Data Literacy Proficiency and Its Importance

A Survey Study on Perceptions of Academic Librarians in the U.S. and Canada




data literacy, academic libraries, library membership, self-rated data proficiency, data-related work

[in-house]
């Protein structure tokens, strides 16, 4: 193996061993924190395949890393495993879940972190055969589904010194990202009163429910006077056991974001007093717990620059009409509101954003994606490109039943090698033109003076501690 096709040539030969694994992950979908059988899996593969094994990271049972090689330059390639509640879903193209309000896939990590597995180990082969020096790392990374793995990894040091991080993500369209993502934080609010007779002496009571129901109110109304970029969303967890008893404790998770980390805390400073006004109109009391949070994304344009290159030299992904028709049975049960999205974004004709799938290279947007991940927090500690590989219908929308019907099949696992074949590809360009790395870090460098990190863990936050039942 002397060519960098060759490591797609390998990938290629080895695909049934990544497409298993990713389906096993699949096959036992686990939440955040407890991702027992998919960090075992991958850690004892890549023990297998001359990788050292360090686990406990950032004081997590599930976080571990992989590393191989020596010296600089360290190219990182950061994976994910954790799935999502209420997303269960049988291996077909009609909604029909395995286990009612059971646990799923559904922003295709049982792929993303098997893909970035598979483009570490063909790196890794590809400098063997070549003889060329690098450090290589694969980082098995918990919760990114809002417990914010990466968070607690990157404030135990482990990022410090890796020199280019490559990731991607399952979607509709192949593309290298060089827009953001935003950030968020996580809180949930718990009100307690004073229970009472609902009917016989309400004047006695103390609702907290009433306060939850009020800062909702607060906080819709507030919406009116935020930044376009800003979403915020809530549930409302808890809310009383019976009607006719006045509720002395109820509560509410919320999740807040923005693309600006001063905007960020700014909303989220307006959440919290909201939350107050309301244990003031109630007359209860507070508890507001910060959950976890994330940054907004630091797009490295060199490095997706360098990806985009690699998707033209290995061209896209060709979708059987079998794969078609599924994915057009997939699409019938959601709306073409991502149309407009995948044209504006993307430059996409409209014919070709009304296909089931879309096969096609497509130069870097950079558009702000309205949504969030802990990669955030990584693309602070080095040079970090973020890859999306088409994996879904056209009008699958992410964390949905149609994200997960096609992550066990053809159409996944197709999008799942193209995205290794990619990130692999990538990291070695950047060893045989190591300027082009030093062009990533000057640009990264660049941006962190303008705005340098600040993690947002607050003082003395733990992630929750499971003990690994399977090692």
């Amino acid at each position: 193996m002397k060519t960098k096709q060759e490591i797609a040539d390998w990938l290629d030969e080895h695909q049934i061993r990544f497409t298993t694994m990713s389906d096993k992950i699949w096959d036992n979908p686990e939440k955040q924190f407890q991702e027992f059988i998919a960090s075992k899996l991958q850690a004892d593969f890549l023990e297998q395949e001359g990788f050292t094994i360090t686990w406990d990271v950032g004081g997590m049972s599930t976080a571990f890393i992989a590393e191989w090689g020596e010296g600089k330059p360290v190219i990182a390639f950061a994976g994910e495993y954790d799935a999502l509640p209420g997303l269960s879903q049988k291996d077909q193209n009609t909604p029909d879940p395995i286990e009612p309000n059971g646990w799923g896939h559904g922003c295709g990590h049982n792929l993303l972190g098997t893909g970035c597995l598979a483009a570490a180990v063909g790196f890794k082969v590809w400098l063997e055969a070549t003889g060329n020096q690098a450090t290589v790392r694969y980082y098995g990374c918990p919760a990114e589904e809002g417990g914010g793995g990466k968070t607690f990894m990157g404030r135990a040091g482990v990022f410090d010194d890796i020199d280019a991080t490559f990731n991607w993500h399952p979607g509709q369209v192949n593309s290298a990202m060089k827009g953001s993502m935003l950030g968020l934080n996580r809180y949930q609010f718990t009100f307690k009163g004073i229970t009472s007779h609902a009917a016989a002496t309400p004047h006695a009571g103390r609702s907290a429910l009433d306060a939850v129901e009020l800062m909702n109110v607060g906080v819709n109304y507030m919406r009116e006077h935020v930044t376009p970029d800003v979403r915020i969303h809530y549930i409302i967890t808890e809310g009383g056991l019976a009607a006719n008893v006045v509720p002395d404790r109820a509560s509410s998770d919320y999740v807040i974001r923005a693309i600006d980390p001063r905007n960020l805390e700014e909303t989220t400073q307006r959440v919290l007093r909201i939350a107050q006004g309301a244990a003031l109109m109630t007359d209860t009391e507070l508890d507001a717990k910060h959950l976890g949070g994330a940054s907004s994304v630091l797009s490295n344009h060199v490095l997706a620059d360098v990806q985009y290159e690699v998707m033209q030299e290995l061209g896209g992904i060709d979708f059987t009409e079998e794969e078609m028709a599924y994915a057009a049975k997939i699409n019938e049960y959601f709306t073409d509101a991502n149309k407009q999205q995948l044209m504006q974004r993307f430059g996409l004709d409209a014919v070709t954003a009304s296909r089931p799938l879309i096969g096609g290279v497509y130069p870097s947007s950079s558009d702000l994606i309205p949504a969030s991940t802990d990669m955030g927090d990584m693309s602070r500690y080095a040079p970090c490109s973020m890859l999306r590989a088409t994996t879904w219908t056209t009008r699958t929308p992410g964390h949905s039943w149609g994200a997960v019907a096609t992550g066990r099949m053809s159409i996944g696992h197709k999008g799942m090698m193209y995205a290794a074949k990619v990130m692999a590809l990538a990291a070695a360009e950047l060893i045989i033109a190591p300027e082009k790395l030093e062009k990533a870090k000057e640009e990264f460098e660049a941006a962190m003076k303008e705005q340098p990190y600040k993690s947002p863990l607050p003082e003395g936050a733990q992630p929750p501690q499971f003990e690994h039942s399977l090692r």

In this poster, we report preliminary results from a survey of academic librarians in the U.S. and Canada on their perception of data literacy for their work practice. Our survey was distributed in August 2022 to librarians from member libraries of the Association of Research Libraries, Canadian Association of Research Libraries, Oberlin Group, as well as through various LIS listservs. We received 338 valid responses. Our focus is on the impact of library membership, librarians’ educational backgrounds, and percent of data work on librarians’ perception of the importance of various areas of data literacy. Significant library membership differences occurred both in the percentage of their job involving data-related tasks (H(3) = 9.146, p = .027), with ARL librarians having the highest mean rank, and in respondents’ importance rating on research data principles (H(3) = 10.534, p = .015), with CARL librarians having the highest mean rank. Librarians who had a non-MLS degree rated their data proficiency as significantly higher than respondents with MLS and another degree and people with only an MLS degree (H(2) = 8.815, p = .012). Percentage of data-related work was positively correlated with self-rated data proficiency (rho(n = 253) = .641, p = .000), the level of data literacy needed (rho(n = 262) = .352, p = .000), and various importance ratings of data literacy areas including programming skills (rho(n = 251) = .268, p = .000) and data processing & visualization (rho(n = 253) = .185, p = .003). Further analysis is currently in progress.






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